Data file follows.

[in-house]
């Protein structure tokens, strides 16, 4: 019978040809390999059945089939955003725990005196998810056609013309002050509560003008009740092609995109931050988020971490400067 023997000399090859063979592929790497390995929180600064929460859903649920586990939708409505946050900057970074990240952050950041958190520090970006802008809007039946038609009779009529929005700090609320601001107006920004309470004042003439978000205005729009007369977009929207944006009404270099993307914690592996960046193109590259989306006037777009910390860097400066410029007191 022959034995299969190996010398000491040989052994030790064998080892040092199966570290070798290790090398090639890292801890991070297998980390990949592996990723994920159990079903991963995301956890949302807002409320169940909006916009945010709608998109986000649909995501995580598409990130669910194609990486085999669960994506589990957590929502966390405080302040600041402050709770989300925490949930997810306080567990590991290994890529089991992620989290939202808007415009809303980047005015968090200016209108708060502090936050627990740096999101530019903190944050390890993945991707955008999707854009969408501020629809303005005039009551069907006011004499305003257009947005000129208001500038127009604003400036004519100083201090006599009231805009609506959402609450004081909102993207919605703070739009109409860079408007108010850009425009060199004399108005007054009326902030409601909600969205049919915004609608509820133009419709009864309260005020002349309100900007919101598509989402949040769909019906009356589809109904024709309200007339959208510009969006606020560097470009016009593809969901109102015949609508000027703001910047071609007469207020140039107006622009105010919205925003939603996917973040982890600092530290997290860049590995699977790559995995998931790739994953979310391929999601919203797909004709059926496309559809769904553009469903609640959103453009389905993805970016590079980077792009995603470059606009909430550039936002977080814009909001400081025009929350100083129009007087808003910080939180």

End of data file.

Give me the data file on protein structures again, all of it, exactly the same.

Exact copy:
[in-house]
């Protein structure tokens, strides 16, 4: 019978040809390999059945089939955003725990005196998810056609013309002050509560003008009740092609995109931050988020971490400067 023997000399090859063979592929790497390995929180600064929460859903649920586990939708409505946050900057970074990240952050950041958190520090970006802008809007039946038609009779009529929005700090609320601001107006920004309470004042003439978000205005729009007369977009929207944006009404270099993307914690592996960046193109590259989306006037777009910390860097400066410029007191 022959034995299969190996010398000491040989052994030790064998080892040092199966570290070798290790090398090639890292801890991070297998980390990949592996990723994920159990079903991963995301956890949302807002409320169940909006916009945010709608998109986000649909995501995580598409990130669910194609990486085999669960994506589990957590929502966390405080302040600041402050709770989300925490949930997810306080567990590991290994890529089991992620989290939202808007415009809303980047005015968090200016209108708060502090936050627990740096999101530019903190944050390890993945991707955008999707854009969408501020629809303005005039009551069907006011004499305003257009947005000129208001500038127009604003400036004519100083201090006599009231805009609506959402609450004081909102993207919605703070739009109409860079408007108010850009425009060199004399108005007054009326902030409601909600969205049919915004609608509820133009419709009864309260005020002349309100900007919101598509989402949040769909019906009356589809109904024709309200007339959208510009969006606020560097470009016009593809969901109102015949609508000027703001910047071609007469207020140039107006622009105010919205925003939603996917973040982890600092530290997290860049590995699977790559995995998931790739994953979310391929999601919203797909004709059926496309559809769904553009469903609640959103453009389905993805970016590079980077792009995603470059606009909430550039936002977080814009909001400081025009929350100083129009007087808003910080939180």